Battle Mountain 2013: World Human-Powered Speed Challenge


It’s been an exciting summer, but the fun isn’t over yet! Following the record flight of Atlas on June 13th, the team has been focused on the Human-Powered Speed Championship held each September in Battle Mountain, Nevada. This is where the fastest teams come from around the world shooting for the title of world’s fastest human! The current record is held by Canadian Sam Whittingham at 133.3 km/hr. After a fun packed 35 hour drive the team arrived in Battle Mountain Sunday, ready for the first speed runs Monday morning!

 

The competition runs from Monday, September 9th to Saturday, September 15th, with runs each morning an evening. Results will be posted each day at www.recumbents.com/wisil/whpsc2013/results.htm so you can follow the action! Jun Nogami’s (Faculty advisor of the U of T Human-Powered Vehicle Team) detailed blog posts at jnyyz.wordpress.com/.

Our goal for the second half of the summer was to use Bluenose (our 2012 bike) as a test-bed for several new innovations, while at the same time bringing it up to speed as a contender for human-powered land-speed record. It’s been a busy summer and we haven’t had too much time to report on our progress, but over the next few months we’ll be posting information about our summer research efforts. A few interesting topics include driving purely on video-camera vision (eliminating the draggy canopy), investigation of steering geometry and bicycle handling (Bluenose is now controllable at speed!), shear fluid testing to measure the extent of laminar flow, and rolling resistance testing on ultra low-drag tires. At the end of August we had a rare opportunity to use Ford Michigan Proving Grounds in the spirit of the Ford “Go Further” program, putting the rubber to the road on a massive 5 mile oval to test all of our recent developments.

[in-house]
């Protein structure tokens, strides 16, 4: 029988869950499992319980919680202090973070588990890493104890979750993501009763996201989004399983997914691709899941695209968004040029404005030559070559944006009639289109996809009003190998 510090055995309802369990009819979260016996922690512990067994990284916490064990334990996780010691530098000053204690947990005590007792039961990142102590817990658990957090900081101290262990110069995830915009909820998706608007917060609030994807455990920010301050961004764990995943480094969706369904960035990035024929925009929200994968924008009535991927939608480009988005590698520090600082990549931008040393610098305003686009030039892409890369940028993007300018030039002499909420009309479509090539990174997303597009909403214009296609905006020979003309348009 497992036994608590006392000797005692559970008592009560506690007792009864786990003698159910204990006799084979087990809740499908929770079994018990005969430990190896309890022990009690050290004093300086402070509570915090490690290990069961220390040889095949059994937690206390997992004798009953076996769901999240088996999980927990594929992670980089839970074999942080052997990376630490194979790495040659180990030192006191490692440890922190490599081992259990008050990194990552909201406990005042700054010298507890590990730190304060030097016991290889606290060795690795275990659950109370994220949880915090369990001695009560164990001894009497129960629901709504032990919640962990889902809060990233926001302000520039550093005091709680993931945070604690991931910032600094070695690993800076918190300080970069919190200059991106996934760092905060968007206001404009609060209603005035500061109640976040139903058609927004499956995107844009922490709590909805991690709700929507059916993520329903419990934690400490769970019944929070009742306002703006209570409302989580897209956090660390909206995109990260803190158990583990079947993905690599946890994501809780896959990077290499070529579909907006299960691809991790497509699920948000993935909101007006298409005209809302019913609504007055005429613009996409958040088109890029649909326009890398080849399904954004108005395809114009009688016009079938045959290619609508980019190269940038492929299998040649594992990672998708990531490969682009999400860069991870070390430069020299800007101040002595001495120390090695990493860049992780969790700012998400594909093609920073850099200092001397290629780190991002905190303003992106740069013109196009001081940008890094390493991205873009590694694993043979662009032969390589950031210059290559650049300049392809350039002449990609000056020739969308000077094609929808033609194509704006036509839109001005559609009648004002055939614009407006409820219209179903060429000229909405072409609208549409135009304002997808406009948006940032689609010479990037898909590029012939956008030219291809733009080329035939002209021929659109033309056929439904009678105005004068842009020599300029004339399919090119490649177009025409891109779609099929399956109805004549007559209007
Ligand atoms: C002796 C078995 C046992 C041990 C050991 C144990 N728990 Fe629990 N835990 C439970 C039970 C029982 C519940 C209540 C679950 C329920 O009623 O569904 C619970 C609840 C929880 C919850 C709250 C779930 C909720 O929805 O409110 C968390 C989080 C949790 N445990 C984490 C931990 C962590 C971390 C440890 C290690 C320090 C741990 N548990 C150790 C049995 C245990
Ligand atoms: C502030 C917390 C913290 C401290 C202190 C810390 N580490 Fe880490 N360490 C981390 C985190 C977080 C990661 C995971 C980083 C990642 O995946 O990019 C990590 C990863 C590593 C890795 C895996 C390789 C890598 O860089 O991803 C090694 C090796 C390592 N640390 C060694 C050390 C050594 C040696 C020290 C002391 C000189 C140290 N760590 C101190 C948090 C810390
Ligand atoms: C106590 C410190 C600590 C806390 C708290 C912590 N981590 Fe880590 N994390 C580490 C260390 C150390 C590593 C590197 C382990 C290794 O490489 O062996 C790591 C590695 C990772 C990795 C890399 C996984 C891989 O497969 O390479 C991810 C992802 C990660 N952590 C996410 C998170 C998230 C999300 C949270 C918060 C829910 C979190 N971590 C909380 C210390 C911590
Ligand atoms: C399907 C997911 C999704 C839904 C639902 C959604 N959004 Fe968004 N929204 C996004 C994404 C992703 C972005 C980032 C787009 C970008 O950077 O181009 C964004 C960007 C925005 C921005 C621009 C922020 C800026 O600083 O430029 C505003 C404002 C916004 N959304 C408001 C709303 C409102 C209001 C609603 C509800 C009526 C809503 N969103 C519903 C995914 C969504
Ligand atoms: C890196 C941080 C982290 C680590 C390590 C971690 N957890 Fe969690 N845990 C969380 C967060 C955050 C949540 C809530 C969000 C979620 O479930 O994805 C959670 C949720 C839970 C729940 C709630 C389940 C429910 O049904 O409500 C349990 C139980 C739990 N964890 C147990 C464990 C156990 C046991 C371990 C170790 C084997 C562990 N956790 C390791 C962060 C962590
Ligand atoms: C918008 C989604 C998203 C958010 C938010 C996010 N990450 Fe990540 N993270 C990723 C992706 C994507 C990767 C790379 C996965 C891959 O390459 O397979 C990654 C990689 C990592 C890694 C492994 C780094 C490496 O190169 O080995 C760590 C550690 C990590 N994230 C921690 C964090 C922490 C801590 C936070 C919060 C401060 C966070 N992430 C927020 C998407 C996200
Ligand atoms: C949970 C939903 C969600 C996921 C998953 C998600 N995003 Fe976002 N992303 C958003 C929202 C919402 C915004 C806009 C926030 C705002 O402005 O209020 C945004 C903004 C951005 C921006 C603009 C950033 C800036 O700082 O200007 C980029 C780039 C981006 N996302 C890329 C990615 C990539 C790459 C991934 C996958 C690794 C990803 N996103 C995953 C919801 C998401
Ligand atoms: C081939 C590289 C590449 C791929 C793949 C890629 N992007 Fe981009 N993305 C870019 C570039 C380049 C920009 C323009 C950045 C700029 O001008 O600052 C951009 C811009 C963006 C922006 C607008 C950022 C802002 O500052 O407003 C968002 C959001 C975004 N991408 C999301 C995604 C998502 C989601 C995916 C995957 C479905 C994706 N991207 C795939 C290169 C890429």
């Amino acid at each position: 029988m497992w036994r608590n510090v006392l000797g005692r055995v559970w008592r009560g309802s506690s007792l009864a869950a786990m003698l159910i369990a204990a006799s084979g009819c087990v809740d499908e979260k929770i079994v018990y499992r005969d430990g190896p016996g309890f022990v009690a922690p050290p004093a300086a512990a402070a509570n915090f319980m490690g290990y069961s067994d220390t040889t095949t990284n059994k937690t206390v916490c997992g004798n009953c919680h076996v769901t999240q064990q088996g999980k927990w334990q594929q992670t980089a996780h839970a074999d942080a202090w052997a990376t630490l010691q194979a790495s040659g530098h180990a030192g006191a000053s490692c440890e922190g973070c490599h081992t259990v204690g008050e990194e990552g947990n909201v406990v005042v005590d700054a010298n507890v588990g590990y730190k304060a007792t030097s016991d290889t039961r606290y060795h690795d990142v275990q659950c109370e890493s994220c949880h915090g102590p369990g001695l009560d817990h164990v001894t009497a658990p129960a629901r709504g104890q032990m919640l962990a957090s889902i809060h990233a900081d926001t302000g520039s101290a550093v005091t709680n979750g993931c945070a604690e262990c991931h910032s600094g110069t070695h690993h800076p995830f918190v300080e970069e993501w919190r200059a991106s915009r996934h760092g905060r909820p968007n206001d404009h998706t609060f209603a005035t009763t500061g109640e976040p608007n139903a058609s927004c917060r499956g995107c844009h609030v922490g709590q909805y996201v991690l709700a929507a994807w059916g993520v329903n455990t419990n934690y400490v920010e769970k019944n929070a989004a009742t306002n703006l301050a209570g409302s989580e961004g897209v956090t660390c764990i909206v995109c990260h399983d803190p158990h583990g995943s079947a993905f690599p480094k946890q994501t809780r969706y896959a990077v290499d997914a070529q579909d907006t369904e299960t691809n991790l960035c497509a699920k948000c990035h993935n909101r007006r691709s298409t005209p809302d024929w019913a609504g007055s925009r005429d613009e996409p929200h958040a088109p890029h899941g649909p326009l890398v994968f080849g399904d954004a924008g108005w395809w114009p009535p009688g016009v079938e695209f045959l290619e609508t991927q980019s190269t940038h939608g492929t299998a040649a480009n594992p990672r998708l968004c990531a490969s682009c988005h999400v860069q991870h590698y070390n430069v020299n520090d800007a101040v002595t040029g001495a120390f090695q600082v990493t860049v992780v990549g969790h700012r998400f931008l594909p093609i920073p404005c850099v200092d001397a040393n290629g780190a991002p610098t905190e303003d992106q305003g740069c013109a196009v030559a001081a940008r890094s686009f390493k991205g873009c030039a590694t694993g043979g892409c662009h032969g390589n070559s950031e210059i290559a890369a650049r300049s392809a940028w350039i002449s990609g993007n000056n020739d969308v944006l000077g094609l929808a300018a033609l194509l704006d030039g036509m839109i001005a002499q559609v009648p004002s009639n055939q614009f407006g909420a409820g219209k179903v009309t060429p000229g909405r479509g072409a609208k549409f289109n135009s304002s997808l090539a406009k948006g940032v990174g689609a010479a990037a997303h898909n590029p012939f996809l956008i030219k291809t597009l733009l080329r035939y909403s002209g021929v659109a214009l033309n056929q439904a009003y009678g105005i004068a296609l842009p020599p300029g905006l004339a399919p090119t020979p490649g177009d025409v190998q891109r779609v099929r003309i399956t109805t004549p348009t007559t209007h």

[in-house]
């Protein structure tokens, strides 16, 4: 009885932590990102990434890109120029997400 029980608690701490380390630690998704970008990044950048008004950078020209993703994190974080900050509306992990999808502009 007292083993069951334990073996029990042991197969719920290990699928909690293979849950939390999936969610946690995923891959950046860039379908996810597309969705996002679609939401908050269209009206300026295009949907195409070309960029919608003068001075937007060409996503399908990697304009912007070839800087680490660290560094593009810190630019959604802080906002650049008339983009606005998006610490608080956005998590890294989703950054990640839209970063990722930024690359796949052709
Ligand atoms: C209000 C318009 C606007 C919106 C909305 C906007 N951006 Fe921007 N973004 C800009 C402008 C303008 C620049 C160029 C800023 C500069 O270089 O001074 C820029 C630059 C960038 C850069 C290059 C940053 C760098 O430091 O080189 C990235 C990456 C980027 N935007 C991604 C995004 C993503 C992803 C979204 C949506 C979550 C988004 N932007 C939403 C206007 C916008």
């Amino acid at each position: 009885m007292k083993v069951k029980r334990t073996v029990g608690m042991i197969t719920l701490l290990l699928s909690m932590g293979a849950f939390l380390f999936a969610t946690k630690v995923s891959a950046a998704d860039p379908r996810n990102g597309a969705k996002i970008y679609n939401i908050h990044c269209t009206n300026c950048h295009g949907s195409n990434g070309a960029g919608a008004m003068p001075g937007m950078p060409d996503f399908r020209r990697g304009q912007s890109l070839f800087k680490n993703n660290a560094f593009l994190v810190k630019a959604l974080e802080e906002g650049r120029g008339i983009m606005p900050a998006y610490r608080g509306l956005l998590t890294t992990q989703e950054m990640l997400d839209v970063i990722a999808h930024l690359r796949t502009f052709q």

It’s day three in the competition and both Vortex and Bluenose are feeling pretty fast. We’ve been having issues with the new tires in Bluenose, which are causing some pretty serious instabilities which led to mid-speed crash at 100 km/hr. No injuries and the bike should be repaired and ready to go again by tomorrow. All in all it’s going to be an extremely exciting event, with several teams pushing past 75 and possibly 80 mph!

Comment